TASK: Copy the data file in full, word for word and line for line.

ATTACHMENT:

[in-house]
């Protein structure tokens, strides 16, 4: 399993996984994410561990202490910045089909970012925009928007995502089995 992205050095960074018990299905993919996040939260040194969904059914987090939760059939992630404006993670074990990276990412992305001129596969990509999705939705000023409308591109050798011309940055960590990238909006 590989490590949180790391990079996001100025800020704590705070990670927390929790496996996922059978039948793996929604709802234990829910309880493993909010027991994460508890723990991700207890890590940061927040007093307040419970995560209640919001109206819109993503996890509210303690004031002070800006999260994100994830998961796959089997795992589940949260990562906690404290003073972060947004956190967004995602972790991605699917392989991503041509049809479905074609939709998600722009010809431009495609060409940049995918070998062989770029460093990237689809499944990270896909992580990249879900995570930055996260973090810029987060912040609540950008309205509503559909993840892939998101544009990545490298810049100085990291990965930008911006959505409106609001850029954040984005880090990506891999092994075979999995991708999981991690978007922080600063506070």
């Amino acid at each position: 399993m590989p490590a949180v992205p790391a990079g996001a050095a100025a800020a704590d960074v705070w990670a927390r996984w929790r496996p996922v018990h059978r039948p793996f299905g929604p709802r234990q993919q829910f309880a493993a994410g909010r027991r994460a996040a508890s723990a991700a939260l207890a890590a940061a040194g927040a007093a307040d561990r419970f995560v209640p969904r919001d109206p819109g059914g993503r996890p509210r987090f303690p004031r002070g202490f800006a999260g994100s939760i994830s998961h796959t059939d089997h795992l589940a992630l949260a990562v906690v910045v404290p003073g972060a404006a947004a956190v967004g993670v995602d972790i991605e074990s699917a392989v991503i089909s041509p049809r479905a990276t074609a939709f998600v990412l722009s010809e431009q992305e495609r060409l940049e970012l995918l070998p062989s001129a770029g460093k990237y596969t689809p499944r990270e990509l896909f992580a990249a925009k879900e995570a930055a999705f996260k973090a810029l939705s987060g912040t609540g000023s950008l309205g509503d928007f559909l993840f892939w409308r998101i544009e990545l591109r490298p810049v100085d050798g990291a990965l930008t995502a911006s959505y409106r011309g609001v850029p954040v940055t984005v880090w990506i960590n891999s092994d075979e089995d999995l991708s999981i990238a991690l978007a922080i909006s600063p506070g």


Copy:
[in-house]
């Protein structure tokens, strides 16, 4: 399993996984994410561990202490910045089909970012925009928007995502089995 992205050095960074018990299905993919996040939260040194969904059914987090939760059939992630404006993670074990990276990412992305001129596969990509999705939705000023409308591109050798011309940055960590990238909006 590989490590949180790391990079996001100025800020704590705070990670927390929790496996996922059978039948793996929604709802234990829910309880493993909010027991994460508890723990991700207890890590940061927040007093307040419970995560209640919001109206819109993503996890509210303690004031002070800006999260994100994830998961796959089997795992589940949260990562906690404290003073972060947004956190967004995602972790991605699917392989991503041509049809479905074609939709998600722009010809431009495609060409940049995918070998062989770029460093990237689809499944990270896909992580990249879900995570930055996260973090810029987060912040609540950008309205509503559909993840892939998101544009990545490298810049100085990291990965930008911006959505409106609001850029954040984005880090990506891999092994075979999995991708999981991690978007922080600063506070």
């Amino acid at each position: 399993m590989p490590a949180v992205p790391a990079g996001a050095a100025a800020a704590d960074v705070w990670a927390r996984w929790r496996p996922v018990h059978r039948p793996f299905g929604p709802r234990q993919q829910f309880a493993a994410g909010r027991r994460a996040a508890s723990a991700a939260l207890a890590a940061a040194g927040a007093a307040d561990r419970f995560v209640p969904r919001d109206p819109g059914g993503r996890p509210r987090f303690p004031r002070g202490f800006a999260g994100s939760i994830s998961h796959t059939d089997h795992l589940a992630l949260a990562v906690v910045v404290p003073g972060a404006a947004a956190v967004g993670v995602d972790i991605e074990s699917a392989v991503i089909s041509p049809r479905a990276t074609a939709f998600v990412l722009s010809e431009q992305e495609r060409l940049e970012l995918l070998p062989s001129a770029g460093k990237y596969t689809p499944r990270e990509l896909f992580a990249a925009k879900e995570a930055a999705f996260k973090a810029l939705s987060g912040t609540g000023s950008l309205g509503d928007f559909l993840f892939w409308r998101i544009e990545l591109r490298p810049v100085d050798g990291a990965l930008t995502a911006s959505y409106r011309g609001v850029p954040v940055t984005v880090w990506i960590n891999s092994d075979e089995d999995l991708s999981i990238a991690l978007a922080i909006s600063p506070g």